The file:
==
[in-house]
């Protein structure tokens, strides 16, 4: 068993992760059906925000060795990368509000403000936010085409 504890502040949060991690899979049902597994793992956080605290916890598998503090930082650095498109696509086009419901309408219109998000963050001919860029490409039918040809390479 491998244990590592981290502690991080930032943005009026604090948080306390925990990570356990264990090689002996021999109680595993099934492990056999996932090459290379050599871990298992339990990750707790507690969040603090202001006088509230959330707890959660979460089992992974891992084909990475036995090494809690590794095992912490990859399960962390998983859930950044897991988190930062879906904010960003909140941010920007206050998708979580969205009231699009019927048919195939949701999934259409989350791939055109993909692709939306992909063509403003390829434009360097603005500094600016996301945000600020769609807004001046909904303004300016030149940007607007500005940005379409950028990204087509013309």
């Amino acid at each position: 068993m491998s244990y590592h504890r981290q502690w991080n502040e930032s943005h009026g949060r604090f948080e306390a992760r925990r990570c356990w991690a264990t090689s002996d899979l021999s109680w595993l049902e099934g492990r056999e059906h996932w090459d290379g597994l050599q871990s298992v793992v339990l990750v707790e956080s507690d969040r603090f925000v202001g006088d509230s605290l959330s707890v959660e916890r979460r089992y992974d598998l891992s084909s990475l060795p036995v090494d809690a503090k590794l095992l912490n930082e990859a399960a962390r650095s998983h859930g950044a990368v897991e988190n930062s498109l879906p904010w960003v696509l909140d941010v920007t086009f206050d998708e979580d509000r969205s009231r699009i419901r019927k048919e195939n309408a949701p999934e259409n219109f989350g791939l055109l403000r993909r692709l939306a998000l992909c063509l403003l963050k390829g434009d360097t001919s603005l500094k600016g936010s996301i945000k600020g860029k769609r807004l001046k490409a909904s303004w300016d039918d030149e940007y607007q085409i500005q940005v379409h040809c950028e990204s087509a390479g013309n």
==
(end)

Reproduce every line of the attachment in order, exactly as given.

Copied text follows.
[in-house]
């Protein structure tokens, strides 16, 4: 068993992760059906925000060795990368509000403000936010085409 504890502040949060991690899979049902597994793992956080605290916890598998503090930082650095498109696509086009419901309408219109998000963050001919860029490409039918040809390479 491998244990590592981290502690991080930032943005009026604090948080306390925990990570356990264990090689002996021999109680595993099934492990056999996932090459290379050599871990298992339990990750707790507690969040603090202001006088509230959330707890959660979460089992992974891992084909990475036995090494809690590794095992912490990859399960962390998983859930950044897991988190930062879906904010960003909140941010920007206050998708979580969205009231699009019927048919195939949701999934259409989350791939055109993909692709939306992909063509403003390829434009360097603005500094600016996301945000600020769609807004001046909904303004300016030149940007607007500005940005379409950028990204087509013309």
């Amino acid at each position: 068993m491998s244990y590592h504890r981290q502690w991080n502040e930032s943005h009026g949060r604090f948080e306390a992760r925990r990570c356990w991690a264990t090689s002996d899979l021999s109680w595993l049902e099934g492990r056999e059906h996932w090459d290379g597994l050599q871990s298992v793992v339990l990750v707790e956080s507690d969040r603090f925000v202001g006088d509230s605290l959330s707890v959660e916890r979460r089992y992974d598998l891992s084909s990475l060795p036995v090494d809690a503090k590794l095992l912490n930082e990859a399960a962390r650095s998983h859930g950044a990368v897991e988190n930062s498109l879906p904010w960003v696509l909140d941010v920007t086009f206050d998708e979580d509000r969205s009231r699009i419901r019927k048919e195939n309408a949701p999934e259409n219109f989350g791939l055109l403000r993909r692709l939306a998000l992909c063509l403003l963050k390829g434009d360097t001919s603005l500094k600016g936010s996301i945000k600020g860029k769609r807004l001046k490409a909904s303004w300016d039918d030149e940007y607007q085409i500005q940005v379409h040809c950028e990204s087509a390479g013309n």